Captive breeding may not be the best way to save endangered Key Largo woodrats, which have been driven to near-extinction by development.
Using a computer model, scientists developed a captive breeding-and-release program to see if adding captive-reared animals outweighed the loss of rats from the wild. It didn’t.
Researchers estimate that fewer than 500 of the woodrats remain—down from US Fish and Wildlife Service estimates of about 6,000 in 1984.
Federally-endangered Key Largo woodrats are important to the ecosystem because they spread seeds in a unique forest ecosystem, their stick nests create shelter and habitat for other species, and they are important prey for other species, such as snakes and hawks.
For the study published in the journal Biological Conservation, researchers simulated what woodrats would do in the wild, how they behave in captivity, and what happens when they’re released back into their natural habitat.
“When we kept looking at the data, what we found was that you really couldn’t breed enough woodrats to make it a viable strategy for population recovery,” says Robert McCleery, assistant professor in wildlife ecology and conservation at the University of Florida.
Woodrats usually reproduce in the wild, two times a year, with litters of three or four. In captivity, they averaged less than one offspring per female per year. When some animals are not in their natural environments, meaning they don’t eat their usual foods or respond to their usual cues, they don’t reproduce.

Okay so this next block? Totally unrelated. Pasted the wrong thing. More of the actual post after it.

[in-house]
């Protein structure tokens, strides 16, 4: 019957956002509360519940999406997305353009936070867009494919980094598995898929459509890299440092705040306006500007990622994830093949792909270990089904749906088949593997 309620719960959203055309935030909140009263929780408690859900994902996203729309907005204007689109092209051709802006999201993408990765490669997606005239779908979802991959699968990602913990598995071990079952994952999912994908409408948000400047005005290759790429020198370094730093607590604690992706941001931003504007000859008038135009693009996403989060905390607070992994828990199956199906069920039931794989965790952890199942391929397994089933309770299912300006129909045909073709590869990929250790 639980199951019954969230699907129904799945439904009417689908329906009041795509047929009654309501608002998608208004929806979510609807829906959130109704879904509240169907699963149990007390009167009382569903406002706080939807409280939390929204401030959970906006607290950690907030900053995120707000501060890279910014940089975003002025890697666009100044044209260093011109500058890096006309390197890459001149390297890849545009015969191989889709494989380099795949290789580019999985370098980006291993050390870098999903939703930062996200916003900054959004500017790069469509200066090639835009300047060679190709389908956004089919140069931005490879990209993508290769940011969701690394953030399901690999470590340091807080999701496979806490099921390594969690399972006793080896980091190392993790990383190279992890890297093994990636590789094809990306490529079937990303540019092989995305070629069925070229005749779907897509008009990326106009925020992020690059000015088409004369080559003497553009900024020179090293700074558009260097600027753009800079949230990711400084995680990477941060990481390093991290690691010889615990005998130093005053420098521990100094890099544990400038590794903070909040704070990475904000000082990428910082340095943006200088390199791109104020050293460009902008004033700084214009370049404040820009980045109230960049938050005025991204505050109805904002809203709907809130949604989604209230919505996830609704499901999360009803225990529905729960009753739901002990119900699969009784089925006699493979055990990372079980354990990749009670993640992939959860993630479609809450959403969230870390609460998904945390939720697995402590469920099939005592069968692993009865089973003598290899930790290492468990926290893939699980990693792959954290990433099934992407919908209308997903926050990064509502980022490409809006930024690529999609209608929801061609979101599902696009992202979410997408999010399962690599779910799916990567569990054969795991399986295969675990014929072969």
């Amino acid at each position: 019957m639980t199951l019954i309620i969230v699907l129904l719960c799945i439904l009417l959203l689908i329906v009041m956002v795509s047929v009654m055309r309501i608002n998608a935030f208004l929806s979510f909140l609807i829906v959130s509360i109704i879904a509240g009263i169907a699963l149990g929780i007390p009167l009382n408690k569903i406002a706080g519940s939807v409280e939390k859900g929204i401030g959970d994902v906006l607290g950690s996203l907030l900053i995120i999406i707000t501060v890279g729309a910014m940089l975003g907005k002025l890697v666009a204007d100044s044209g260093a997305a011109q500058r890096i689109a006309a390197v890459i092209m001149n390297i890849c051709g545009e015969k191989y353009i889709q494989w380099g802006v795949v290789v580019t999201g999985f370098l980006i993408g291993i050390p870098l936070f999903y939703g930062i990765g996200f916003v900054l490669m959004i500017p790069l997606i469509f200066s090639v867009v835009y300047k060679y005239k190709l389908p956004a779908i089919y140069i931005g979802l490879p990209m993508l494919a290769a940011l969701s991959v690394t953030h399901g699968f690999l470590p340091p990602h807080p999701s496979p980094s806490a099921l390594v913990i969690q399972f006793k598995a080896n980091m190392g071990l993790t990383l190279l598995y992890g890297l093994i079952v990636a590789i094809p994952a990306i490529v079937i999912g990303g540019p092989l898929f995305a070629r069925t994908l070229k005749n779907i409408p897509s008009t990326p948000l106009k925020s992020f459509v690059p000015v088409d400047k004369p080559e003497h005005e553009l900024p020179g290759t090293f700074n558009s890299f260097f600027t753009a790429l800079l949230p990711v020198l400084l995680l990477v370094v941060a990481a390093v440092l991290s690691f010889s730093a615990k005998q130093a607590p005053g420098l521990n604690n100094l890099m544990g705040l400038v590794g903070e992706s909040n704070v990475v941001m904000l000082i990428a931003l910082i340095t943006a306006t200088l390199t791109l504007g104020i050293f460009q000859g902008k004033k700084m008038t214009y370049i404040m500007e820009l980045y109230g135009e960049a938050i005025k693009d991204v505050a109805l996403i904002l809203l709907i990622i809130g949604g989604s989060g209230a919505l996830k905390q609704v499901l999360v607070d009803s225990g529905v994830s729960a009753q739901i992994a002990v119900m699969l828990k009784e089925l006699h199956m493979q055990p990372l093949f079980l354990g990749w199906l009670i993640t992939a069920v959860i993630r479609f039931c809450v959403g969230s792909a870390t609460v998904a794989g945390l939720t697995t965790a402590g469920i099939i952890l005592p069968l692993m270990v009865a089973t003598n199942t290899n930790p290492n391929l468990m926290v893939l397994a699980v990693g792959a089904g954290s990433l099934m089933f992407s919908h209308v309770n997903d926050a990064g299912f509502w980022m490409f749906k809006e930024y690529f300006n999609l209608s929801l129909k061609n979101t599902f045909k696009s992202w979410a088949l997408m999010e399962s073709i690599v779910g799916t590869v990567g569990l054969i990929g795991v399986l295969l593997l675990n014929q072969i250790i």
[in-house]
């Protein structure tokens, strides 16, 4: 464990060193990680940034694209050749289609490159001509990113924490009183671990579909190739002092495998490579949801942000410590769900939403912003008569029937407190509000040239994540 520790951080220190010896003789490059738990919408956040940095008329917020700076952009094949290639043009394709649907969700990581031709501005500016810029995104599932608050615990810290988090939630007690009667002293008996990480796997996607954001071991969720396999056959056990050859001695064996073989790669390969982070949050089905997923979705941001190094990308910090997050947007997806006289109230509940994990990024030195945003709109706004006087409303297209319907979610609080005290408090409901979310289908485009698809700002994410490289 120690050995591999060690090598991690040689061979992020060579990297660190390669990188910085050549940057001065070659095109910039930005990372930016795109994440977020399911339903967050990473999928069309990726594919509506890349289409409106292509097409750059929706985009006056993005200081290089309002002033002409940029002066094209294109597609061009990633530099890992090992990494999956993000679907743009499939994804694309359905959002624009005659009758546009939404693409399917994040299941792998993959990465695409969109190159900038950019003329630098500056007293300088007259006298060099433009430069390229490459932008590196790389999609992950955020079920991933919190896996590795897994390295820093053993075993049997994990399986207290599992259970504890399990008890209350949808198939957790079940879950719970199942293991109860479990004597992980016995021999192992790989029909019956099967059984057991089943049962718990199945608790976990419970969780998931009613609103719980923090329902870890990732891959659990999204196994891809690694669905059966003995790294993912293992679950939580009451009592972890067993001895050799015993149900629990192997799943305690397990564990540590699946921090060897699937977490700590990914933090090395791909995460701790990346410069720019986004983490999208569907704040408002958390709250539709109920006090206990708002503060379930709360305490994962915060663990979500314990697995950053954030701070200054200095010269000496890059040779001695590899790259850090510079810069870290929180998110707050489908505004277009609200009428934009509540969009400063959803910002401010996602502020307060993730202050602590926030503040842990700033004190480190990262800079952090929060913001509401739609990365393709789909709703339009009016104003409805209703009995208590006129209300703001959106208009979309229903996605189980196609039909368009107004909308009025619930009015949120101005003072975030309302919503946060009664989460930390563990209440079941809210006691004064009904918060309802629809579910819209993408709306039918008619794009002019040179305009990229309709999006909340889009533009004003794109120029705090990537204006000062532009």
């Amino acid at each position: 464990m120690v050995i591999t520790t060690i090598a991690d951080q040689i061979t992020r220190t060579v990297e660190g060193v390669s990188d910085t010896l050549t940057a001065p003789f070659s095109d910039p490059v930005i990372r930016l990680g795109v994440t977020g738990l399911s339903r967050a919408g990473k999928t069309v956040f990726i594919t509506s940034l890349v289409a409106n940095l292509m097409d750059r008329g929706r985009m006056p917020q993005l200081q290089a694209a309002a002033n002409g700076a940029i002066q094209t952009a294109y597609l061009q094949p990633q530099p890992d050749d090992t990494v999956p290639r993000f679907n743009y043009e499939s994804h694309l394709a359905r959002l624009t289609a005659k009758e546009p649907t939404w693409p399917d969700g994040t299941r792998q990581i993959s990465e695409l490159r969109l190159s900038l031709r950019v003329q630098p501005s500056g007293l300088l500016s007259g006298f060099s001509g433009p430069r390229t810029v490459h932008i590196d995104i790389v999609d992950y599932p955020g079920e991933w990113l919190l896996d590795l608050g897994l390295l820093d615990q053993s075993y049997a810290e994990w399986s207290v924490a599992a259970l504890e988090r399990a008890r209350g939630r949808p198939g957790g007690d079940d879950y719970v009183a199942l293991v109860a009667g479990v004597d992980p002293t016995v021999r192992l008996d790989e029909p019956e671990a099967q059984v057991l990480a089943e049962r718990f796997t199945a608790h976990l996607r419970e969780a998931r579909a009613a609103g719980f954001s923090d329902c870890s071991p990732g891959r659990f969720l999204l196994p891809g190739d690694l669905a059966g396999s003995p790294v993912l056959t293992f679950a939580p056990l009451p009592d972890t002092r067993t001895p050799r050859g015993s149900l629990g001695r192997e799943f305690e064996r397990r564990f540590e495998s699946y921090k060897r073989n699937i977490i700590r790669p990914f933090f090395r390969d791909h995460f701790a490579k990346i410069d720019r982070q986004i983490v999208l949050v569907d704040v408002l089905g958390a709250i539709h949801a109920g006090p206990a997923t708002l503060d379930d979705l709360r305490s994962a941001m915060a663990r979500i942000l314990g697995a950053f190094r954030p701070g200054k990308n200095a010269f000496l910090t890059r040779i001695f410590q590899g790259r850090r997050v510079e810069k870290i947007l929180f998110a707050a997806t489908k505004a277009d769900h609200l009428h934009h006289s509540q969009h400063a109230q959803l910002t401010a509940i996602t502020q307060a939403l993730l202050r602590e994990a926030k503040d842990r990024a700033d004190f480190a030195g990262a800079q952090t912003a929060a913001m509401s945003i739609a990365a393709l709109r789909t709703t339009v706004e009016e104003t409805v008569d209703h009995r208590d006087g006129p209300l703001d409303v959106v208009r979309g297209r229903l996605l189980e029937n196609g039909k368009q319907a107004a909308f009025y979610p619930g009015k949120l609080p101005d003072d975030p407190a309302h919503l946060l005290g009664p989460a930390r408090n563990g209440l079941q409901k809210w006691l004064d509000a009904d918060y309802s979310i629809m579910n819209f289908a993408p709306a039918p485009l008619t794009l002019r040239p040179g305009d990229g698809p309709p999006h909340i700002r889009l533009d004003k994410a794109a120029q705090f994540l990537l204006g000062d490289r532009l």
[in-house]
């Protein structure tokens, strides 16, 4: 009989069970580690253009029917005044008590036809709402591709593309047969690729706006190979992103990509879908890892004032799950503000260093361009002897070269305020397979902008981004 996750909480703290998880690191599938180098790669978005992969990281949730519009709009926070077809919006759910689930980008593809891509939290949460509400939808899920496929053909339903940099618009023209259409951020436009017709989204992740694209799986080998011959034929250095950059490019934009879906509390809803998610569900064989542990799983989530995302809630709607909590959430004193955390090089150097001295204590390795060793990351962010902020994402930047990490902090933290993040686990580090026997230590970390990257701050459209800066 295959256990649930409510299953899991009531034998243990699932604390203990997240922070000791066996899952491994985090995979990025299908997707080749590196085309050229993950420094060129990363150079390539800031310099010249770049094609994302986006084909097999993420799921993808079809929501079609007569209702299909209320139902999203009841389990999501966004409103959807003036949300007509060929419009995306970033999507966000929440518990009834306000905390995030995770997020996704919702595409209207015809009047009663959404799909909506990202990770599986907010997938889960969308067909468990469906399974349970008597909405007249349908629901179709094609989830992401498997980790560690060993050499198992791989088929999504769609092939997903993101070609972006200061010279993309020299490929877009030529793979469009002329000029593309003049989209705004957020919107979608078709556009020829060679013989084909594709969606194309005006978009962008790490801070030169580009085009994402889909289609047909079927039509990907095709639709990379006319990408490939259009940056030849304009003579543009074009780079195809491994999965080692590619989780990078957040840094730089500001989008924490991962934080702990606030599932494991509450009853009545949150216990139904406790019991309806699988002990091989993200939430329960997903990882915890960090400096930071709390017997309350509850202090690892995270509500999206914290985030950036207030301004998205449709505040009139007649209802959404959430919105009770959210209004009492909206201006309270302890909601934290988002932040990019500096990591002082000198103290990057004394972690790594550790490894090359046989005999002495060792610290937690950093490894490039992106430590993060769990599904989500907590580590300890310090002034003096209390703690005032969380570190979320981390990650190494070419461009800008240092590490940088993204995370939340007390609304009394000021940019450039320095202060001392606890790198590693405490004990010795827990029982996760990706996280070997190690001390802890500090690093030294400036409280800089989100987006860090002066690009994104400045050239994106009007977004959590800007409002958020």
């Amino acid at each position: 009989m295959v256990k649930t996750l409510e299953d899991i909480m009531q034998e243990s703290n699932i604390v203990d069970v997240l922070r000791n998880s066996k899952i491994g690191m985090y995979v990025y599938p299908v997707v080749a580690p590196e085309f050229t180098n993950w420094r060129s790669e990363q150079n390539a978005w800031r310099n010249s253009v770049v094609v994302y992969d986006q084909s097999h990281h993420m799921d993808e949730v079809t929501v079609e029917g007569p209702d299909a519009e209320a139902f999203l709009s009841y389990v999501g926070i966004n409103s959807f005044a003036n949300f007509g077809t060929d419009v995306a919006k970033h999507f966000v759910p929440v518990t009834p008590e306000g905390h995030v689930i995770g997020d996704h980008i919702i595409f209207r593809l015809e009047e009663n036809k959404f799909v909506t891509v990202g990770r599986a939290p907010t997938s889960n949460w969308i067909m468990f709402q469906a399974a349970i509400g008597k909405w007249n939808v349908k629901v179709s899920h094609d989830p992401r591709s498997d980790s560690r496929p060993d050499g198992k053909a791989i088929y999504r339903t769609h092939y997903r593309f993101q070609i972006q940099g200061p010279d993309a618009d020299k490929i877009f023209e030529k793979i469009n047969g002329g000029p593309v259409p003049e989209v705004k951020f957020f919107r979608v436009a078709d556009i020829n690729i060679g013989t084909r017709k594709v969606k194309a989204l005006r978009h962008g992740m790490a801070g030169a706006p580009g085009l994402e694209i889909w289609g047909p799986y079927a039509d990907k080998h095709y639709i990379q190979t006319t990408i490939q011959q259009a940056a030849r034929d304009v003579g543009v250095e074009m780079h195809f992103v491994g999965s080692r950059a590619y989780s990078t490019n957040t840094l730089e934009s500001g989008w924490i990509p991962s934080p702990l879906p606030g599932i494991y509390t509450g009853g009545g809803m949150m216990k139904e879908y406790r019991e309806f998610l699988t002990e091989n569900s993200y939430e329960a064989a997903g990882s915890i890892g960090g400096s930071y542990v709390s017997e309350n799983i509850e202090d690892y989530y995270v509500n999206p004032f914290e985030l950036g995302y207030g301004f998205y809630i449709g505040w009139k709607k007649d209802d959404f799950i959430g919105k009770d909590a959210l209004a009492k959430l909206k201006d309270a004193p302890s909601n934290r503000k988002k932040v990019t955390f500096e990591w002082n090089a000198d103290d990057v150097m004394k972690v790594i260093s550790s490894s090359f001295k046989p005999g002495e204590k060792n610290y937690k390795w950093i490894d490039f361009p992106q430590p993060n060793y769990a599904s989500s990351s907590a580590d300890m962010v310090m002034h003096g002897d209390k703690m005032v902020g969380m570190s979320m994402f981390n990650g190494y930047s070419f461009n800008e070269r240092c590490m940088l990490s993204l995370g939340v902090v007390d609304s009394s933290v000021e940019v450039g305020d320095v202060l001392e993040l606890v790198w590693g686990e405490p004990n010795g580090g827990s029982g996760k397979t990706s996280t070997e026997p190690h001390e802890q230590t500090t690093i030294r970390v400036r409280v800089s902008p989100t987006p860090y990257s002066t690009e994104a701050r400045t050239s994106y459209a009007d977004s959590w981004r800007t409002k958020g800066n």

However, the study may have a silver lining, McCleery says. A captive breeding program may help buffer the woodrat population against catastrophic events such as hurricanes or drought. The woodrat builds and lives in stick nests in tropical hardwood hammocks on about one-third of Key Largo.
Commercial and residential development in the Keys, especially on Key Largo, eliminated much of the woodrat’s habitat, according to the fish and wildlife service. Land has been set aside to protect the woodrat, but even with the protection, its small population and fluctuations make it vulnerable to extinction. Conservationists fear those protections won’t be enough.
The fish and wildlife service established captive breeding colonies and a release program in 2002 at Tampa’s Lowry Park Zoo and at Disney’s Animal Kingdom. When fish and wildlife officers released them, they were much more susceptible to being killed by predators than a normal woodrat.
“In captivity, they can become habituated to people,” McCleery says. Normally, animals should be scared of people. “If you get them to stop responding to scary things, they stop responding to other scary things, like hawks and cats and other natural predators.”
Jeffrey Hostetler, a postdoctoral fellow at the Migratory Bird Center at the National Zoological Park in Washington, DC, who earned his doctorate at the University of Florida, was a co author on the study.
Source: University of Florida